The latest app to take the Occidental student body by storm has everybody yakkin’; Yik Yak, an anonymous online message board that showcases user-submitted posts in a real-time live stream, has taken campus by storm. The app curates “Yaks” by showing only posts written within a mile and a half radius of the user. For Occidental students, this distance encompasses all 120 acres of campus and much of the surrounding Eagle Rock neighborhood.
Yik Yak’s growing popularity with the student body places it in direct opposition to Oxy Confessions, a popular Facebook page that similarly allows users to submit anonymous messages. There have been several posts on both platforms arguing which is better than the other. Although Oxy Confessions has been around longer, Yik Yak’s many innovative features give it a clear leg up over its competition.
Unlike Facebook, which only has a “like” button, Yik Yak gives users the option to vote either up or down on posts. This functions as the app’s filtering system; if a post is popular, it goes onto the “Hot” page where the best posts are sorted by number of votes. On the other hand, if a post receives a score of negative five, it is deleted from the app entirely.
Yik Yak also has a built-in sharing feature designed for optimal social media integration. Clicking the “share” button automatically generates a meme-like image of any Yak, that can then be shared on any social media platform and streamlines the ability for a post to go viral.
One aspect of Oxy Confessions that has remained largely absent from Yik Yak has been the ability to facilitate intellectual dialogue. The political, philosophical and sociological discussions present in many comments on Oxy Confessions aren’t maintainable on Yik Yak due to its 200 character limit.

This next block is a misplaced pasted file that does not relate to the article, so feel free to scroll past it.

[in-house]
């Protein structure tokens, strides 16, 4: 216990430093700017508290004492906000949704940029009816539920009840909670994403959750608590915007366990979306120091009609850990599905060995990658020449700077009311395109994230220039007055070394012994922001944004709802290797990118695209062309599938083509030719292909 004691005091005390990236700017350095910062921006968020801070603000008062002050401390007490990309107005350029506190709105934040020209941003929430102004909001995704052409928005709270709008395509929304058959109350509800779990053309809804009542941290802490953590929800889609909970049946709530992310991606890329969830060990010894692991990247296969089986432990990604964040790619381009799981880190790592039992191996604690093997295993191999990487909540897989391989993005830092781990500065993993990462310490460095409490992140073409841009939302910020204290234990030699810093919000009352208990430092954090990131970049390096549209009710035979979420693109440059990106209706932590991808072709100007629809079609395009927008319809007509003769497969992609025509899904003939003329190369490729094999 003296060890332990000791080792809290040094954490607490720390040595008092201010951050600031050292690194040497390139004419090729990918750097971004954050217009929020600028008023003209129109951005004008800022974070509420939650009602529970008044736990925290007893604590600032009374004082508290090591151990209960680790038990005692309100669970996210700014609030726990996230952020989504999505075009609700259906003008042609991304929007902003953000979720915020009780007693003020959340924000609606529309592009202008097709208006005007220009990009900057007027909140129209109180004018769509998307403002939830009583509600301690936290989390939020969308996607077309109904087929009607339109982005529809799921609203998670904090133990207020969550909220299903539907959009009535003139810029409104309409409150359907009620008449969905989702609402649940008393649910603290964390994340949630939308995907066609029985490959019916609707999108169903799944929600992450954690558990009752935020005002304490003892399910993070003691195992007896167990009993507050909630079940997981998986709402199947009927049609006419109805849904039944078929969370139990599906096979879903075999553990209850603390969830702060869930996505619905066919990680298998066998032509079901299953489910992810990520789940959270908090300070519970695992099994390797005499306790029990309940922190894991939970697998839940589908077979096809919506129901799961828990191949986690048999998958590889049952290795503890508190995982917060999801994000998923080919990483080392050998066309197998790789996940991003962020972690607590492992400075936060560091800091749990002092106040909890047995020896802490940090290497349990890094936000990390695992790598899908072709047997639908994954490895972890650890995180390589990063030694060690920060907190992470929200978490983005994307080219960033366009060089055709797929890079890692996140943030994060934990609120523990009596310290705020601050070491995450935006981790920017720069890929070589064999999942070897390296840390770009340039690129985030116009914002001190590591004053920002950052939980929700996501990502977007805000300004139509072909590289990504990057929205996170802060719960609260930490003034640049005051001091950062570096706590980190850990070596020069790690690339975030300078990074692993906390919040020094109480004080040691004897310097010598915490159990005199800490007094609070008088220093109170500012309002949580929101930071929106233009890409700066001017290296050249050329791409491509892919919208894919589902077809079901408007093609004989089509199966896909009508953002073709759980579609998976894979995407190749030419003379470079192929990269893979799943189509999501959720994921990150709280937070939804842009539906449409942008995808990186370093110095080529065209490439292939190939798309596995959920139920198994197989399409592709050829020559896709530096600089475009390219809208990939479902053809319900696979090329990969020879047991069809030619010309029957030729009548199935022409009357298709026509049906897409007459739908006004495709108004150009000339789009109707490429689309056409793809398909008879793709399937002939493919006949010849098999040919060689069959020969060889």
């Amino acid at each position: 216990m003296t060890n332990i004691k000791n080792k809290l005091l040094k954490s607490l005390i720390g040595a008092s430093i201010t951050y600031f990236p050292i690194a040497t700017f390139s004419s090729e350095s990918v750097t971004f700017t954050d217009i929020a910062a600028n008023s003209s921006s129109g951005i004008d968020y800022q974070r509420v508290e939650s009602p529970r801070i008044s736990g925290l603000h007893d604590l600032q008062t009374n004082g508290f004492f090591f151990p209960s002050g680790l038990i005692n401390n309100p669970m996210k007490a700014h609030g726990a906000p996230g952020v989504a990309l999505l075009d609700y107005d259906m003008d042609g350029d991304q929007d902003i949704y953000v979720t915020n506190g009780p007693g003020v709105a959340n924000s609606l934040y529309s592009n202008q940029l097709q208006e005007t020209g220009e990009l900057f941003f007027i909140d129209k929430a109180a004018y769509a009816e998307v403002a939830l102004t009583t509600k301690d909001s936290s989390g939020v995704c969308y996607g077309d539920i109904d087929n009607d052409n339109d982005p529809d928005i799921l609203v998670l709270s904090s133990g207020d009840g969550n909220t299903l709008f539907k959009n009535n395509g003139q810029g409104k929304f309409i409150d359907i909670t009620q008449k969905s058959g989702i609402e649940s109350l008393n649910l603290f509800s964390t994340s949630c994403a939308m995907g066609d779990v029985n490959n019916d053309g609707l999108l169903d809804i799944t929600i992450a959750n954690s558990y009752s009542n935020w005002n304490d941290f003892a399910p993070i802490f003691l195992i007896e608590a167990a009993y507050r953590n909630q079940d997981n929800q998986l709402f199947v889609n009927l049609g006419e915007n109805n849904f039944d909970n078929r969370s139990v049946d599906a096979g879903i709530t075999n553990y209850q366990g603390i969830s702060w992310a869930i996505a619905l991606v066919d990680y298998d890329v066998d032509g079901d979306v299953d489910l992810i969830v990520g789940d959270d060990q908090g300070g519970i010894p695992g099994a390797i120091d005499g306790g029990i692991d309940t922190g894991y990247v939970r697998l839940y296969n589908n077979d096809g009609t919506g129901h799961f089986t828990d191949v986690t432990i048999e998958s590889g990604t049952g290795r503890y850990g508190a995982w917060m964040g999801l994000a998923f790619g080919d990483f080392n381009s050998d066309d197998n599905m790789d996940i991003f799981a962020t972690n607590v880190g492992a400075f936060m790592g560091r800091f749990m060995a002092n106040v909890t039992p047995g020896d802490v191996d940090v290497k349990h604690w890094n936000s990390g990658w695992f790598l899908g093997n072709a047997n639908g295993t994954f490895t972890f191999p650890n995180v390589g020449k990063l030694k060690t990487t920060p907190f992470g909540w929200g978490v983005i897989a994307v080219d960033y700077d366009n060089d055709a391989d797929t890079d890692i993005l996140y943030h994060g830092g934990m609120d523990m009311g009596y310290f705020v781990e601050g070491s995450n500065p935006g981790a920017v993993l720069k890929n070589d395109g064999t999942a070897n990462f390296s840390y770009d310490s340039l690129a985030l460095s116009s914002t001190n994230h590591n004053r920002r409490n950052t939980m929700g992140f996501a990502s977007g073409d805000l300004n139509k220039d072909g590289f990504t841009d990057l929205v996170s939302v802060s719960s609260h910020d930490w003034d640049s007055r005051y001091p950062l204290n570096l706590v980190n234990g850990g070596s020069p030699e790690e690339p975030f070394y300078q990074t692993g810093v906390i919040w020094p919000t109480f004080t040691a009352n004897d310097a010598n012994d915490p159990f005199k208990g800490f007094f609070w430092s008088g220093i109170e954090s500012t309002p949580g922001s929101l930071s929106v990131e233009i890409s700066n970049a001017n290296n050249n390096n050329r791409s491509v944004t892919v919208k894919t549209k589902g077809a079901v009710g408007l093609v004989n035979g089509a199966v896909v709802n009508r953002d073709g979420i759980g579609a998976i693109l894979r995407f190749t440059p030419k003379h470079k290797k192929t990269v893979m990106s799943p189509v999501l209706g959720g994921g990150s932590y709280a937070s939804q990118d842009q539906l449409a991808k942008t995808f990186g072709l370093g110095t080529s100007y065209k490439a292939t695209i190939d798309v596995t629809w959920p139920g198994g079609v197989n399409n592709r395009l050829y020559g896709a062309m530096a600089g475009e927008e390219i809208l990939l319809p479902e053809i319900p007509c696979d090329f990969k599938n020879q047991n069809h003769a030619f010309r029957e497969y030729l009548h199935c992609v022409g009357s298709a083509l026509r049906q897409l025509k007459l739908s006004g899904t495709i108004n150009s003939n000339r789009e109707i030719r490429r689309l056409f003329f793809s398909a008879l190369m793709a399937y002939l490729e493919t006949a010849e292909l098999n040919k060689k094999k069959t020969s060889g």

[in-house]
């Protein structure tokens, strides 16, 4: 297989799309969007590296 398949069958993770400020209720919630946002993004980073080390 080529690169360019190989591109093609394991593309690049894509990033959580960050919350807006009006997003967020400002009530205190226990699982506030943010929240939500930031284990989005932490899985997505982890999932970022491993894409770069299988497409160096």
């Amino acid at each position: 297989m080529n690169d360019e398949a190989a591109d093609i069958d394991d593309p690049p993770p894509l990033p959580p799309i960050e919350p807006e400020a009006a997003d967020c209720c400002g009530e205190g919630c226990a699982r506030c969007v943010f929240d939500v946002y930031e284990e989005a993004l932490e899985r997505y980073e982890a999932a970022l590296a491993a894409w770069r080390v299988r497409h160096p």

Yik Yak naysayers, however, are quick to point out the divide in user populations between the two platforms. While Oxy Confessions holds, and always will hold, a special place in the hearts of upperclassmen, Yik Yak is the medium of choice for new students. Posts about touching the gross Braun shower curtains and the trials of writing the most recent CSP paper abound on Yik Yak. Oxy Confessions still largely references the concerns of returning students, such as forging signatures on graduation applications and anger at the Cooler ending its pizza delivery service.
I initially abhorred Yik Yak and its first-year-centric posts. I even made a Facebook post about it with the hashtag “#TeamOxyConfessions” to show my allegiance to the webpage. But over time I found myself checking Yik Yak more and more. The app’s real-time updating feature allowed for immediate gratification, with new content appearing at a moment’s notice. This contrasts sharply with Oxy Confessions, which abides by a strict once-a-day schedule.
Today, I would consider myself a full-fledged Yik Yak convert. The posts I have seen on the app eclipse those on Oxy Confessions both in quantity and quality. Does this mean the end of Oxy Confessions is nigh? No—the two mediums can exist simultaneously. Whether you’re #TeamYikYak or #TeamOxyConfessions, I think we can all agree that college is much more interesting since these platforms came into our lives.